A few years ago, I finally gave in to peer pressure (namely, from Adam Engst and Geoff Duncan) and bought a secondary display to attach to my laptop. Although I was skeptical at first, having drastically more screen real estate does make a big difference in productivity. (See our series of articles about multiple monitors; or, take a different tack and see how Jeff Porten uses two laptops to accomplish the same thing in “Build Your Own 23-inch MacBook,” 2007-02-05.)
Now, when I’m working in my office, I use a 20-inch Dell display as my main monitor and my MacBook Pro’s 15-inch built-in screen as a secondary monitor. I typically put iChat, Tweetie, and Skype on the laptop’s screen, along with Screen Sharing, Activity Monitor, and other applications that I need to reference occasionally. The Dell display handles applications I use more actively, like Web browsers, word processors, and email.
Even so, I still end up with lots of window overlap. Wouldn’t it be great to add a third display to the mix and spread out more? I already own another 20-inch Dell (formerly attached to an old Power Mac), but my main computer is a laptop with just one video-out port, not a tower that accommodates multiple graphics cards.
However, a pesky port shortage was no reason to give up. Village Tronic clearly buys into the advantages of using multiple monitors. The company’s $499 ViDock Gfx is essentially an external PCI Express graphics card that connects to a MacBook Pro via an ExpressCard/34 card. (I looked at the ViDock Gfx for Macworld as part of an overview of ExpressCard/34 devices.) While that’s a fine solution for owners of the supported generations of the MacBook Pro who don’t mind a loud fan attached to their Macs, it doesn’t help if you’re the owner of a MacBook, MacBook Air,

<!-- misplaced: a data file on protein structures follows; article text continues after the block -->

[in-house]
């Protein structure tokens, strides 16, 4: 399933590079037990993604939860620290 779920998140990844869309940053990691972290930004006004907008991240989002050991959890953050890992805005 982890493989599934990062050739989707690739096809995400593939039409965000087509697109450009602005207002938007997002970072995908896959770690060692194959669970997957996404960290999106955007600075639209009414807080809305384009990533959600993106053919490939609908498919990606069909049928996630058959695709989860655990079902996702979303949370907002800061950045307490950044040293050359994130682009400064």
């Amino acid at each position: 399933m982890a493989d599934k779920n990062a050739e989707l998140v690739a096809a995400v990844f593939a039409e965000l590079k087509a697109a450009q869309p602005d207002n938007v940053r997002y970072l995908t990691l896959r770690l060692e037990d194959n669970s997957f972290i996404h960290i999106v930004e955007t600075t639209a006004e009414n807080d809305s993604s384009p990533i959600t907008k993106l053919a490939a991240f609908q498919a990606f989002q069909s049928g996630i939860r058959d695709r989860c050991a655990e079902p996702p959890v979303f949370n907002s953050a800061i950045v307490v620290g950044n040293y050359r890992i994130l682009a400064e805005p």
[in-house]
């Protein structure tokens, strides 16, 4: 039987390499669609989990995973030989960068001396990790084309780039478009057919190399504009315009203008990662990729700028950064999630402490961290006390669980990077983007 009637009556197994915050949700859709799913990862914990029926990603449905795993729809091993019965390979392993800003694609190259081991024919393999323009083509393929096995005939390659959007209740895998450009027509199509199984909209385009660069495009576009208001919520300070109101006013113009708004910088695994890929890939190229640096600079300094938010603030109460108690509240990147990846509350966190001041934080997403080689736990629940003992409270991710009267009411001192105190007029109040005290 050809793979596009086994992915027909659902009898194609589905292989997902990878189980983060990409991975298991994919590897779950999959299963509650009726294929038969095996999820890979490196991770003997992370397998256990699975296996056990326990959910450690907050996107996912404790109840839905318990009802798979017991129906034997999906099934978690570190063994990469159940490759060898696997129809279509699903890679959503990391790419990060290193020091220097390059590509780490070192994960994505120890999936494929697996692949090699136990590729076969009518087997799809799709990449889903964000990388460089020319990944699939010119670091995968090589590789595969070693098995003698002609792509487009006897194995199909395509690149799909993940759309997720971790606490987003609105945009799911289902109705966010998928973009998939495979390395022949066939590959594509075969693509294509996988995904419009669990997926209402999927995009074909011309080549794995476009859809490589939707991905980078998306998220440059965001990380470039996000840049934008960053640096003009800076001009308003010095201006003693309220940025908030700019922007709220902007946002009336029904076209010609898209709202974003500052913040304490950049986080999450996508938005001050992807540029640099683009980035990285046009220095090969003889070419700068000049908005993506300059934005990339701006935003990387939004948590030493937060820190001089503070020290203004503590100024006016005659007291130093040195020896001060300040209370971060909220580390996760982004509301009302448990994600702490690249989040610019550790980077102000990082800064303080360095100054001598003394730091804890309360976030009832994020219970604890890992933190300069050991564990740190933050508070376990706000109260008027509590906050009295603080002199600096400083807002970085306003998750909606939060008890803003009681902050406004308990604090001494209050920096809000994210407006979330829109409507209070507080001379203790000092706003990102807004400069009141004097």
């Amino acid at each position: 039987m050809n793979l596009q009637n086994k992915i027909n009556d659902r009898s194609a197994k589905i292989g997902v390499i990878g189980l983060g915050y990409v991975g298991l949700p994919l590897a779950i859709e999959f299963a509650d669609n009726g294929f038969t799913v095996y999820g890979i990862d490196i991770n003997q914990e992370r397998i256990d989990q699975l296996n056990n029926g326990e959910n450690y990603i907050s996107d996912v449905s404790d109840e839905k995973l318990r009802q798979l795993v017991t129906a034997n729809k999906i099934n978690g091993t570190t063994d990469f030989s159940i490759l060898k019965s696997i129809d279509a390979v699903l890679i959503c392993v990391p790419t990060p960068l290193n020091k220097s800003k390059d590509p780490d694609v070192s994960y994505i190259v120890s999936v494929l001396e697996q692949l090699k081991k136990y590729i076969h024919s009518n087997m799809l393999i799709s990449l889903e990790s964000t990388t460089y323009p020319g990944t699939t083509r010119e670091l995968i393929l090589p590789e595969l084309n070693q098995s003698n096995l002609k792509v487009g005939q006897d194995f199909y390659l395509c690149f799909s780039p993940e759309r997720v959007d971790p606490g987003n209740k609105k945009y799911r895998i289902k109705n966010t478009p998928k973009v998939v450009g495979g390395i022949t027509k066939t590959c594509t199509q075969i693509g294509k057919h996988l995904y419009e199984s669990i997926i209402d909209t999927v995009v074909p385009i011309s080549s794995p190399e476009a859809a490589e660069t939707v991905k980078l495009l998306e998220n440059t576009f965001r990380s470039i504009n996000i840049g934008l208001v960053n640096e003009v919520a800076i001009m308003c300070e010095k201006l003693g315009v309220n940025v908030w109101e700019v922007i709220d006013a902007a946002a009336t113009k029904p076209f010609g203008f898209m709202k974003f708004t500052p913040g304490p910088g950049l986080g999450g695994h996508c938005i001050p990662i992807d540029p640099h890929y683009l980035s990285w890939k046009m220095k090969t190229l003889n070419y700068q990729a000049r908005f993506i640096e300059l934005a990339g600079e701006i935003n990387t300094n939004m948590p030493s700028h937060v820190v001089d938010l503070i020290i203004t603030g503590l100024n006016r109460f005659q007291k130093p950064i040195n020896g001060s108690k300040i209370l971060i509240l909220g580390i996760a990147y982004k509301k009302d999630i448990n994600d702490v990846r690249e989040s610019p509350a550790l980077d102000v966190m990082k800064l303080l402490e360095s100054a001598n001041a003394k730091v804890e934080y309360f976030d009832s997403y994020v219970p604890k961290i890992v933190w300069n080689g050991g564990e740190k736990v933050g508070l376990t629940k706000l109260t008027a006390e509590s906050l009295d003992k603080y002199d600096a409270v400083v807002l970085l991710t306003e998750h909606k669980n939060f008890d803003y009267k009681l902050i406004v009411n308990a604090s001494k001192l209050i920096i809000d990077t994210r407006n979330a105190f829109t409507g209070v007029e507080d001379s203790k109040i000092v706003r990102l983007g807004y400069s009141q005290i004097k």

iMac, or Mac mini.
Instead, I’ve been testing Village Tronic’s ViBook, a small $129 device with a DVI port on one end that plugs into the computer via USB. It supports up to 1680 by 1050 pixel resolution widescreen, or 1600 by 1200 resolution for a conventional display at the 4:3 aspect ratio. You can connect up to four external displays using one ViBook for each monitor (and a USB hub, depending on the number of open USB ports on your Mac); under Windows, you can connect up to six ViBooks and monitors.
The ViBook includes a DVI-to-VGA cable if you want to connect a VGA display, a DVI adapter for connecting via DVI, and a mounting bracket for optionally attaching the ViBook to the back of a monitor.
After I installed an included video driver, the ViBook was ready to go. (The ViBook driver software requires Mac OS X 10.4.11 or Mac OS X 10.5.5 or higher running on an Intel-based Mac.)
Plugging the USB cable into my MacBook Pro made Mac OS X see the new monitor and let me begin using it; I didn’t need to restart the computer. The most work on my part was going into the Displays preference pane and configuring the arrangement of my three screens. In no time, I had nearly 2 million more pixels at my disposal.
The Read Me file included with the driver software (version 1.1, the most recent available at the time of this writing) notes two significant issues:
- No 3D (OpenGL/Quartz) acceleration, which means you’ll run into problems if you try to do something that relies on graphics hardware, such as playing an iPhoto slideshow or a Keynote presentation. This limitation didn’t prevent me from running iPhoto on that monitor, but starting a slideshow made the monitor unresponsive. I also discovered that iMovie ’08 and iMovie ’09, which rely heavily on graphics hardware, refused to launch at all, even if I didn’t plan on using the application on the ViBook-connected display.